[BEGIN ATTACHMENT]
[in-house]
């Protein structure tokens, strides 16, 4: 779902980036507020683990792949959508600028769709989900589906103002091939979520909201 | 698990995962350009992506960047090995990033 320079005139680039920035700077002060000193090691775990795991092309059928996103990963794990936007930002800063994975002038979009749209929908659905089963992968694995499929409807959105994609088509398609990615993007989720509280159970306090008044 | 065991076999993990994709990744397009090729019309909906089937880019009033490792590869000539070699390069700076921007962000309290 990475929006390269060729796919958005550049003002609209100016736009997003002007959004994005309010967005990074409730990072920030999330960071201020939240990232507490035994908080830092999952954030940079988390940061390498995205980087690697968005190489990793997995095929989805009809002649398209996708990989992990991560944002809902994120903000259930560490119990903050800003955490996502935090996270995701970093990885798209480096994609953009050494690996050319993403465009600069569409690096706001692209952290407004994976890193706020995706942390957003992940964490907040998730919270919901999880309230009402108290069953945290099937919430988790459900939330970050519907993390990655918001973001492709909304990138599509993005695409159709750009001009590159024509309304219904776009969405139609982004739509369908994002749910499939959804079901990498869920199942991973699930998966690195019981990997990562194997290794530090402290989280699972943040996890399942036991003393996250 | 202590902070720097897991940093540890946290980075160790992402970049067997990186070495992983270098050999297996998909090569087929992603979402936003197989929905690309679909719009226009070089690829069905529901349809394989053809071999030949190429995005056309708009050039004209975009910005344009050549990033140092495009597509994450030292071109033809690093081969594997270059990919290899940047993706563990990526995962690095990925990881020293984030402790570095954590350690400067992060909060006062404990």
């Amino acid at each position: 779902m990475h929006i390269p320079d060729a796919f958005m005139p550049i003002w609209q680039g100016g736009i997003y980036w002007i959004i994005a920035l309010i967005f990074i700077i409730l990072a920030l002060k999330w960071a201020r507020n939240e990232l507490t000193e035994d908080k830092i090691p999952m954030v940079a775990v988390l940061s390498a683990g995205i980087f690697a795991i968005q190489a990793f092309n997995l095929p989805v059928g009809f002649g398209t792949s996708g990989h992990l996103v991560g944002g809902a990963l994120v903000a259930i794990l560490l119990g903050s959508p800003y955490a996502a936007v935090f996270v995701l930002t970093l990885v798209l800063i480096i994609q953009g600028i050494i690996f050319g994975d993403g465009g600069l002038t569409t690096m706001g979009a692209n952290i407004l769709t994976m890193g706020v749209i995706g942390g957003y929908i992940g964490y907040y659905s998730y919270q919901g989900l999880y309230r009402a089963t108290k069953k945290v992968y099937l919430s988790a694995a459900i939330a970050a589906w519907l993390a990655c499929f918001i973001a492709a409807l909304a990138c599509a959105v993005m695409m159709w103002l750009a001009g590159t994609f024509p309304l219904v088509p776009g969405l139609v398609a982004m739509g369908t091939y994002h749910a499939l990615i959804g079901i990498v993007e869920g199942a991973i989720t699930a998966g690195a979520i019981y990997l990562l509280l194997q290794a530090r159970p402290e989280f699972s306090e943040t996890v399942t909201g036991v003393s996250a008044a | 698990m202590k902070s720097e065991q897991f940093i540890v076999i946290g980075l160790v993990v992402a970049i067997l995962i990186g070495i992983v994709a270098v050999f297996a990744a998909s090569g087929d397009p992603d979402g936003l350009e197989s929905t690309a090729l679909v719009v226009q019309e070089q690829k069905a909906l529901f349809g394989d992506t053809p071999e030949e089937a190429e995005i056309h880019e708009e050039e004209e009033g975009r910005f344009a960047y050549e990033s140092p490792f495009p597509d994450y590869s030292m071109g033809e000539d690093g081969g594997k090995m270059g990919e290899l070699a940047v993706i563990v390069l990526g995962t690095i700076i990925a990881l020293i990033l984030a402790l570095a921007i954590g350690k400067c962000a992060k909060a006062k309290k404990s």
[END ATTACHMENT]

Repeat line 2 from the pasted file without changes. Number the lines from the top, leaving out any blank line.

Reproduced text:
């Protein structure tokens, strides 16, 4: 779902980036507020683990792949959508600028769709989900589906103002091939979520909201 | 698990995962350009992506960047090995990033 320079005139680039920035700077002060000193090691775990795991092309059928996103990963794990936007930002800063994975002038979009749209929908659905089963992968694995499929409807959105994609088509398609990615993007989720509280159970306090008044 | 065991076999993990994709990744397009090729019309909906089937880019009033490792590869000539070699390069700076921007962000309290 990475929006390269060729796919958005550049003002609209100016736009997003002007959004994005309010967005990074409730990072920030999330960071201020939240990232507490035994908080830092999952954030940079988390940061390498995205980087690697968005190489990793997995095929989805009809002649398209996708990989992990991560944002809902994120903000259930560490119990903050800003955490996502935090996270995701970093990885798209480096994609953009050494690996050319993403465009600069569409690096706001692209952290407004994976890193706020995706942390957003992940964490907040998730919270919901999880309230009402108290069953945290099937919430988790459900939330970050519907993390990655918001973001492709909304990138599509993005695409159709750009001009590159024509309304219904776009969405139609982004739509369908994002749910499939959804079901990498869920199942991973699930998966690195019981990997990562194997290794530090402290989280699972943040996890399942036991003393996250 | 202590902070720097897991940093540890946290980075160790992402970049067997990186070495992983270098050999297996998909090569087929992603979402936003197989929905690309679909719009226009070089690829069905529901349809394989053809071999030949190429995005056309708009050039004209975009910005344009050549990033140092495009597509994450030292071109033809690093081969594997270059990919290899940047993706563990990526995962690095990925990881020293984030402790570095954590350690400067992060909060006062404990």